Italian authorities will meet on Tuesday, officials said, to discuss growing market turmoil that threatens to push the country's borrowing costs to unsustainable levels, dragging it into a full-blown fiscal crisis.
The meeting of the Financial Stability Committee -- made up of representatives from the economy ministry, the Bank of Italy, market regulator Consob and insurance authority ISVAP -- comes as markets threaten to turn on the euro zone's third-largest economy.
Economy Minister Giulio Tremonti is expected to chair the meeting, which will also be attended by Treasury director general Vittorio Grilli via conference call, an official with knowledge of the meeting, who spoke on condition of anonymity, said.
On Tuesday, the yield spread on Italian 10-year BTP bonds against German Bunds widened to a euro-lifetime record of 385 points, with yields on Italy's 10-year bonds climbing above 6 percent, a level generally seen as unsustainable in the long term.
Prime Minister Silvio Berlusconi, who has said little in public since bond yields began climbing last month, is due to address parliament on the crisis on Wednesday.
Despite having one of the euro zone's heaviest debt burdens at 120 percent of gross domestic product, Italy has largely stood on the sidelines of the euro zone debt crisis thanks to a relatively modest deficit and a conservative financial system.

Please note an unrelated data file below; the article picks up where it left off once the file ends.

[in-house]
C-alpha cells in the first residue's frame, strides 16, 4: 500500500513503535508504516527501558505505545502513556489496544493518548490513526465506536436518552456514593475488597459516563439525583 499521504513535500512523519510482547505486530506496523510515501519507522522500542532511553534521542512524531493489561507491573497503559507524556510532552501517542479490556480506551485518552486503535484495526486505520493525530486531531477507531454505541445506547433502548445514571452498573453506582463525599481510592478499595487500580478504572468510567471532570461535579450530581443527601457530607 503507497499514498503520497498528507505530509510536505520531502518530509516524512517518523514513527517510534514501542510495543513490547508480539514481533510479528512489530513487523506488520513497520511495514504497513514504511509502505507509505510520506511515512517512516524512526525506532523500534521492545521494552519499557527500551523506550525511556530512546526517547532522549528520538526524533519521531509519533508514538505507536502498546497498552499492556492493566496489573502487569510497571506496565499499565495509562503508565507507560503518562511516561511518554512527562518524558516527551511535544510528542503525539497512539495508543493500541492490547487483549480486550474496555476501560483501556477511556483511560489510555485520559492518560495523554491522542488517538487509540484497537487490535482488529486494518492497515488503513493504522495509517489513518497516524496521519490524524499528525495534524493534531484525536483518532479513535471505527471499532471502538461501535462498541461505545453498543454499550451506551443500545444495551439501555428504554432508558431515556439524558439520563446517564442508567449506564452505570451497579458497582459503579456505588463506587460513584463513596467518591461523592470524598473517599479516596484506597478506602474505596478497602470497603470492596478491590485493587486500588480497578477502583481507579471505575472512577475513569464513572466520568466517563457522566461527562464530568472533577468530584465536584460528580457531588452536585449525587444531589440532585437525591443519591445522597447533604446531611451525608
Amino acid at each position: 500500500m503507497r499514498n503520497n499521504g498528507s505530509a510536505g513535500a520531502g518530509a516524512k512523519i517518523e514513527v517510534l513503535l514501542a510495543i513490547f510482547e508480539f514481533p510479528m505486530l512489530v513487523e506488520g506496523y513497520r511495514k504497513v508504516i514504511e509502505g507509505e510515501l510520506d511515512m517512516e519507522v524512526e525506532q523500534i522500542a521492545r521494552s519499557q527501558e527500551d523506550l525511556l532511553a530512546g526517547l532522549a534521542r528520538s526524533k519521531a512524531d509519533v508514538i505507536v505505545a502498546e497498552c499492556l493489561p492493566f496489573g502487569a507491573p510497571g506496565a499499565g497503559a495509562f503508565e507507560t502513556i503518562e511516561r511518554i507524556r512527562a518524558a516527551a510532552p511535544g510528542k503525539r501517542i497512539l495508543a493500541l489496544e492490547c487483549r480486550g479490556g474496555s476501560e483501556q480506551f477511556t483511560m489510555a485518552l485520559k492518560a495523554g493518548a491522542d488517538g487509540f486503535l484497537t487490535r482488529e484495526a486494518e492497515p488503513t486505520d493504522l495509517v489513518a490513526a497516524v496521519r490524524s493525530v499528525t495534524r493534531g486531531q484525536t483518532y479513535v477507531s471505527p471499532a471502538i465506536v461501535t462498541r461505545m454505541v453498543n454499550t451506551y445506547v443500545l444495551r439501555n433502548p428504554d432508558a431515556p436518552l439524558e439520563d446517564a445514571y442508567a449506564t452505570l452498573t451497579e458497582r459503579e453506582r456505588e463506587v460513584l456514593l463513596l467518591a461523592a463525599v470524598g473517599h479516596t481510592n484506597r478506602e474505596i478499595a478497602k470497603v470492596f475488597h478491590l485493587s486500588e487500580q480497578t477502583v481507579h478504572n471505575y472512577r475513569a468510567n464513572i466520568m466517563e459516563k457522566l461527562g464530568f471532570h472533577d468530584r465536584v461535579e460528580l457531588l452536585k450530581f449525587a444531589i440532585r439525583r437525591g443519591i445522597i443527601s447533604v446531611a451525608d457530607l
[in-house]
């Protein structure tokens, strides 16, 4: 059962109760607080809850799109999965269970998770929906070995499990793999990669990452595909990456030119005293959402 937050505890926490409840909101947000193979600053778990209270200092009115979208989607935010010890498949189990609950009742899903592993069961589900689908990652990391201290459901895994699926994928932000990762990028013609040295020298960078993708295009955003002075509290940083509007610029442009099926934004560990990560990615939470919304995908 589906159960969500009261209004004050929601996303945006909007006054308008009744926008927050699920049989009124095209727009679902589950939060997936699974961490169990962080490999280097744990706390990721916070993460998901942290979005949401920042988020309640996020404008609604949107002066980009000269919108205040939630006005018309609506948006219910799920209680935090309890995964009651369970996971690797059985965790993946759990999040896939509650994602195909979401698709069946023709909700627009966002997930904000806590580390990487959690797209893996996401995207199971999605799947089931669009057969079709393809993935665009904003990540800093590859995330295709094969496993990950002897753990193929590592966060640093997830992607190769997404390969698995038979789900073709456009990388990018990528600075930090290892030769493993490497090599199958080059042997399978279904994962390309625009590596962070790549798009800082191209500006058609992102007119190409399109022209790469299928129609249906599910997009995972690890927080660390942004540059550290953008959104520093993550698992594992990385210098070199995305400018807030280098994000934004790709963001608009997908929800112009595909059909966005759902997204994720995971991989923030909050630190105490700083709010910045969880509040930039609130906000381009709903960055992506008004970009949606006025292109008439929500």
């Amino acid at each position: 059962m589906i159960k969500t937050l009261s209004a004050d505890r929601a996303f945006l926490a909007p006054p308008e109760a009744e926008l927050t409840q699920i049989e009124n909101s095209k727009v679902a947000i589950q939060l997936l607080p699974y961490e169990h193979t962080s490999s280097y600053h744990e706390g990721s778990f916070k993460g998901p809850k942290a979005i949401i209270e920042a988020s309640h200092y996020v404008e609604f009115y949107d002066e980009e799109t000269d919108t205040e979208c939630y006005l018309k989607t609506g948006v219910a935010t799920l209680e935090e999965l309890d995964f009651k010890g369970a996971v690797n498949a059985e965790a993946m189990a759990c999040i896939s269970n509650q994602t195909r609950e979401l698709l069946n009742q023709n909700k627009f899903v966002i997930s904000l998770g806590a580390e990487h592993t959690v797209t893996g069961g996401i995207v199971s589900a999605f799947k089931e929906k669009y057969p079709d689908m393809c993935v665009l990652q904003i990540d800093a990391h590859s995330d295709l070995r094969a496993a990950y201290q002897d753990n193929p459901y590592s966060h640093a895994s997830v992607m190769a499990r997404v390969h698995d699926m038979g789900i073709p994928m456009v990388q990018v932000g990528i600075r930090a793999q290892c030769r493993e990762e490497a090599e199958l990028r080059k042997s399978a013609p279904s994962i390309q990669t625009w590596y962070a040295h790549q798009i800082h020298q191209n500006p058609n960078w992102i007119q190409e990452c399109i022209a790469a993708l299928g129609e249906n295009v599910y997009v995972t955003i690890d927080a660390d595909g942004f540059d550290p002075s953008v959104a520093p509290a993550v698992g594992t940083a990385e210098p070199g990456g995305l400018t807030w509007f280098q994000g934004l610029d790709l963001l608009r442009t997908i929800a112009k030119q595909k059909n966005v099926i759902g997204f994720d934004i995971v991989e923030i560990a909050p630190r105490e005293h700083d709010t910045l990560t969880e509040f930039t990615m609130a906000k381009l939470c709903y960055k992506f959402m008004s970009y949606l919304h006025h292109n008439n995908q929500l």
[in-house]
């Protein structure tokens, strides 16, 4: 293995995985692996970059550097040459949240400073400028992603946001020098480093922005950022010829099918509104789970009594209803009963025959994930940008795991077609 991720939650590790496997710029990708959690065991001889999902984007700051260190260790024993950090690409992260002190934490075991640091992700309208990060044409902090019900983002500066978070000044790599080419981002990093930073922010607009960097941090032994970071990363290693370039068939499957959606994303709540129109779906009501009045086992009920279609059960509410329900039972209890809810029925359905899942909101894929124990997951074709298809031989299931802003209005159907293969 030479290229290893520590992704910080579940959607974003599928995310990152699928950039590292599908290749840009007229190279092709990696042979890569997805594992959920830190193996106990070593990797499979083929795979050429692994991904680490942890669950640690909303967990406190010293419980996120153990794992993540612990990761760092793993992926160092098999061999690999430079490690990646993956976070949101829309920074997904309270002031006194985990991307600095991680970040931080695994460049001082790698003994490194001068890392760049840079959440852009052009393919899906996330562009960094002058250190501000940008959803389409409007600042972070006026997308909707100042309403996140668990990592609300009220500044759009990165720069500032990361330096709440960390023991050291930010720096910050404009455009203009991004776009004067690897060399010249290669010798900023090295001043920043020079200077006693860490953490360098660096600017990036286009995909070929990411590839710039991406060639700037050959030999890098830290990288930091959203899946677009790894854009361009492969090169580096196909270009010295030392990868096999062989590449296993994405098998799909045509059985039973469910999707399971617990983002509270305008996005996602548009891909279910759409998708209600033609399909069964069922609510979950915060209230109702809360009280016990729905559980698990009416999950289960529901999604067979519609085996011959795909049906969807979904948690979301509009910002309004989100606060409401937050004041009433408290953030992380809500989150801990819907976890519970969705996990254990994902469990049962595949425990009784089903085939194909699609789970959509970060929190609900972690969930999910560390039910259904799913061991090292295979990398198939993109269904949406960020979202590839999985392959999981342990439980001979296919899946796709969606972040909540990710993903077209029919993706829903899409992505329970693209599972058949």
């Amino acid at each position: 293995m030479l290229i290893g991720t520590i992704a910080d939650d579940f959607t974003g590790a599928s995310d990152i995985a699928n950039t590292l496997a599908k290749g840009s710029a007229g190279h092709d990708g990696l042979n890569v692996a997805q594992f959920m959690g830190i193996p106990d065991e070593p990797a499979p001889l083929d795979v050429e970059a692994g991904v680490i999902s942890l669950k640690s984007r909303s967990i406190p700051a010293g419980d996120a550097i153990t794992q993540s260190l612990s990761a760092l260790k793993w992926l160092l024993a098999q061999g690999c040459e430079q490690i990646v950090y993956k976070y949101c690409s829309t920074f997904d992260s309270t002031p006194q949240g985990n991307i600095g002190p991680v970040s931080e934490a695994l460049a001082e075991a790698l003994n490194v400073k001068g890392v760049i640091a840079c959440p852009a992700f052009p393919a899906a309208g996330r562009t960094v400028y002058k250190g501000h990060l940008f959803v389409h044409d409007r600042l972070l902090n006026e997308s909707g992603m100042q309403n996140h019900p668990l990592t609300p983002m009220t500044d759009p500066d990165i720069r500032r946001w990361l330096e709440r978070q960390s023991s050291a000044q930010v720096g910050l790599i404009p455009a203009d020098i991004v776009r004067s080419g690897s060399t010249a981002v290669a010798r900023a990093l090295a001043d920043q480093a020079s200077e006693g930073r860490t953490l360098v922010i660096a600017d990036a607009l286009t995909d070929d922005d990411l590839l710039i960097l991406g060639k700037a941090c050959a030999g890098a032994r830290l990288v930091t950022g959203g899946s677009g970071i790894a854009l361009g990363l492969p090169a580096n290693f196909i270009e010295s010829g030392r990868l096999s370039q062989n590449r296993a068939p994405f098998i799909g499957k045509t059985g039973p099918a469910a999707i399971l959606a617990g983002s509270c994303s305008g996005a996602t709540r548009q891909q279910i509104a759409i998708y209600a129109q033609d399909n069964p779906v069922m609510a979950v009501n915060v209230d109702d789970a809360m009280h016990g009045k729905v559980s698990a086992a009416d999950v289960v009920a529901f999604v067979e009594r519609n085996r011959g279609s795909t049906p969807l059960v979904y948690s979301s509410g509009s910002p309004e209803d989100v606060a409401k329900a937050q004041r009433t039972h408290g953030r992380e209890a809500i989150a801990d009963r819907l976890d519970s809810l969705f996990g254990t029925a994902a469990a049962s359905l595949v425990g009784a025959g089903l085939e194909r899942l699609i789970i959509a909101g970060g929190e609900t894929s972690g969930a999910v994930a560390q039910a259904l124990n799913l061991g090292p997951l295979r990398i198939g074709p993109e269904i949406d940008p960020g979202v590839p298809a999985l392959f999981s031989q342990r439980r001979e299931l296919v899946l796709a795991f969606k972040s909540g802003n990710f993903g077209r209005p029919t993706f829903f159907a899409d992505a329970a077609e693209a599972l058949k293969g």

But doubts about the government's ability to hold the line on debt and implement the kinds of tough reforms needed to spur its stagnant economy into growth have caused growing alarm on financial markets.
Doubts over the position of Tremonti, who has appeared increasingly estranged from Berlusconi, have also unsettled investors who have long seen the economy minister as an anchor of stability.
With some 1.6 trillion euros of bonds outstanding and 157 billion maturing by the end of 2011, a full-scale crisis in Italy would trigger much wider problems across the region.
Italy's blue-chip share index fell to its lowest in more than 27 months in early Tuesday trade, dragged down by losses in banking stocks. The index has fallen around 13 percent over the past month as pressure has grown on Italian assets.
Because of their vast holdings of domestic government debt, Italian banks have born the brunt of the selloff. Big Italian banks have lost more than 20 percent of their value this year and are trading at historically low valuation multiples.
(Additional reporting by Francesca Piscioneri, writing by James Mackenzie; Editing by John Stonestreet)